The PC BIOS legacy
The PC BIOS which was the functional bridge between the time you turn a personal computer on and when the operating system can be booted was defined in 1979 when personal computers of reasonable sophistication came on the scene. At that time the best peripheral mix for a personal computer was a “green-screen” text display, two to four floppy disk drives, a dot-matrix printer and a keyboard. Rudimentary computers at that time used a cassette recorder rather than the floppy-disk drives as their secondary storage.
Through the 1980s, there was Improved BIOS support for integrated colour graphics chipsets and the ability to address hard disks. In the 1990s, there were some newer changes such as support for networks, mice, higher graphics and alternate storage types but the BIOS wasn’t improved for these newer needs. In some cases, the computer had to have extra “sidecar” ROM chips installed on VGA cards or network cards to permit support for VGA graphics or booting from the network. Similarly, interface cards like SCSI cards or add-on IDE cards couldn’t support “boot disks” unless they had specific “sidecar” ROM chips to tell the BIOS that there were “boot disks” on these cards.
These BIOS setups were only able to boot to one operating environment or, in some cases, could boot to an alternative operating environment such as a BASIC interpreter that used a cassette recorder as secondary storage. If a user wanted to work with a choice of operating environments, the computer had to boot to a multi-choice “bootloader” program which was a miniature operating system in itself and presented a menu of operating environments to boot into. This was extended to lightweight Web browsers, email clients and media players that are used in some of the newer laptops for “there-and-then” computing tasks.
The needs of a current computer, with its newer peripheral types and connection methods, were too demanding on this old code and typically required that the computer take a significant amount of time from switch-on to when the operating system could start. In some cases, there were reliability problems as the BIOS had to get used to existing peripheral types being connected to newer connection methods, such as use of Bluetooth wireless keyboards or keyboards that connect via the USB bus.
The Universal Extensible Firmware Interface improvement
This is a new improvement that will replace the BIOS as the bootstrap software that runs just after you turn on the computer in order to start the operating system. The way this aspect of a computer’s operation is designed has been radically improved with the software being programmed in C rather than machine language.
Optimised for today’s computers rather than yesterday’s computers
All of the computer’s peripherals are identified by function rather than by where they are connected. This will allow for console devices such as the keyboard and the mouse to work properly if they are connected via a link like the USB bus or wireless connectivity. It also allows for different scenarios like “headless” boxes which are managed by a Web front, Remote Desktop Protocol session or similar network-driven remote-management setup. That ability has appealed to businesses who have large racks of servers in a “data room” or wiring closet and the IT staff want to manage these servers from their desk or their home network.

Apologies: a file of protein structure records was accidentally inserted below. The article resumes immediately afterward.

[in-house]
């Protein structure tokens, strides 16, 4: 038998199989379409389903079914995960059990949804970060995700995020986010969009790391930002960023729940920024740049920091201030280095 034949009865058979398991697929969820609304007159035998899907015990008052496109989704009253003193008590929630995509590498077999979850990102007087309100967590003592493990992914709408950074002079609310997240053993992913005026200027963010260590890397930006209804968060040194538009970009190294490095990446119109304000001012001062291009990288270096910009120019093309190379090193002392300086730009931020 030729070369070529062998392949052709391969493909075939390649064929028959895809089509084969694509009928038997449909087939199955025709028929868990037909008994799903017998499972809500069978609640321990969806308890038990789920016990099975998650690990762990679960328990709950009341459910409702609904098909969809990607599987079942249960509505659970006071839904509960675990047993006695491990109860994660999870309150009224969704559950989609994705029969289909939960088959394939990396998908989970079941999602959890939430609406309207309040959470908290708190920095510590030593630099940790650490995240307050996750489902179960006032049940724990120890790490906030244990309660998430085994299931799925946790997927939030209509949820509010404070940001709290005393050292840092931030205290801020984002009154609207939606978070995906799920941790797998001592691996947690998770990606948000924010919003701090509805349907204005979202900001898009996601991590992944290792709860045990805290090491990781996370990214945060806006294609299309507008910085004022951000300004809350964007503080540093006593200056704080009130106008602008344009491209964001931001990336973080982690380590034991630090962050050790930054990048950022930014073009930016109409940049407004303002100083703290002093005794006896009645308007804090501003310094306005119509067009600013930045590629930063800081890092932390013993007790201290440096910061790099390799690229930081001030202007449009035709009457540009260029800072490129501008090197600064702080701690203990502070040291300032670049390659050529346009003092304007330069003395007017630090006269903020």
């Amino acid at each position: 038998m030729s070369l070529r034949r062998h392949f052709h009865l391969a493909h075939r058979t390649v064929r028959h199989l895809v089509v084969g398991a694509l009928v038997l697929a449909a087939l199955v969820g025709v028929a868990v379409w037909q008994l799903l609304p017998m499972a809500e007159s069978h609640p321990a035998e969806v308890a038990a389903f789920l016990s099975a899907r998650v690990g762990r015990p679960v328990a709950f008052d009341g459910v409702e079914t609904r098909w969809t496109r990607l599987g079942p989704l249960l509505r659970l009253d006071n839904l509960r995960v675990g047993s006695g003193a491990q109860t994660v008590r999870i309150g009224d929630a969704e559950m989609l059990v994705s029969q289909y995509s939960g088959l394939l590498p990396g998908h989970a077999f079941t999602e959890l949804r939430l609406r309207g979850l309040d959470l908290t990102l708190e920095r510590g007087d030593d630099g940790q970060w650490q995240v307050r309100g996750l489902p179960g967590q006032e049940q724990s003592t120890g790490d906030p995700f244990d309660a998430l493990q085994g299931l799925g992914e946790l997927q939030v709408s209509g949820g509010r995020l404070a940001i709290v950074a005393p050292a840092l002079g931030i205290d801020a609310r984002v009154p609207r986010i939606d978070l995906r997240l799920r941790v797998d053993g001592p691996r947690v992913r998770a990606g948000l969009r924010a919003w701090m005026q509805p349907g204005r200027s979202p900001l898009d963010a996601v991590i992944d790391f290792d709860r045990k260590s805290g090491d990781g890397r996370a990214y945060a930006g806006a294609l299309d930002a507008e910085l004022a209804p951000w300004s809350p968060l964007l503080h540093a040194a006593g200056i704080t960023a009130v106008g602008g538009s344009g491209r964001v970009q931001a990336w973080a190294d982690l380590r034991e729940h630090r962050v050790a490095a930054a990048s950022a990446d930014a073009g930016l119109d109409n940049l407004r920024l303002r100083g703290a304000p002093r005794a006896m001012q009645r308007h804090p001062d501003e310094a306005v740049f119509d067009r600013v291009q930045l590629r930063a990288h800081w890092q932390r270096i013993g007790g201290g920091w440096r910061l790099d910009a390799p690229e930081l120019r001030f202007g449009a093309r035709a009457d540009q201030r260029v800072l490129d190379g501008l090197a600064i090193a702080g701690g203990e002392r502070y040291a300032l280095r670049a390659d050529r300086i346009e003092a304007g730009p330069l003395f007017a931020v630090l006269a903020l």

Another, yet more obvious benefit is for computer devices to have a quicker boot time because the new functions that UEFI allows for and that the UEFI code is optimised for today’s computer device rather than the 1979-81-era computer devices. It is also designed to work with future connection methods and peripheral types which means that there won’t be a need for “sidecar” BIOS or bootstrap chips on interface cards.
Other operational advantages
There is support in the UEFI standard for the bootstrap firmware to provide a multi-boot setup for systems that have multiple operating environments thus avoiding the need to provide a “bootloader” menu program on the boot disk to allow the user to select the operating environment. It will also yield the same improvements for those computers that allow the user to boot to a lightweight task-specific operating environment.
When will this be available
This technology has been implemented in some newer laptops and a lot of business-class servers but from 2011 onwards, it will become available in most desktop and laptop computers that appeal to home users and small-business operators. People who have their computers built by an independent reseller or build their own PCs will be likely to have this function integrated in motherboards released from this model year onwards.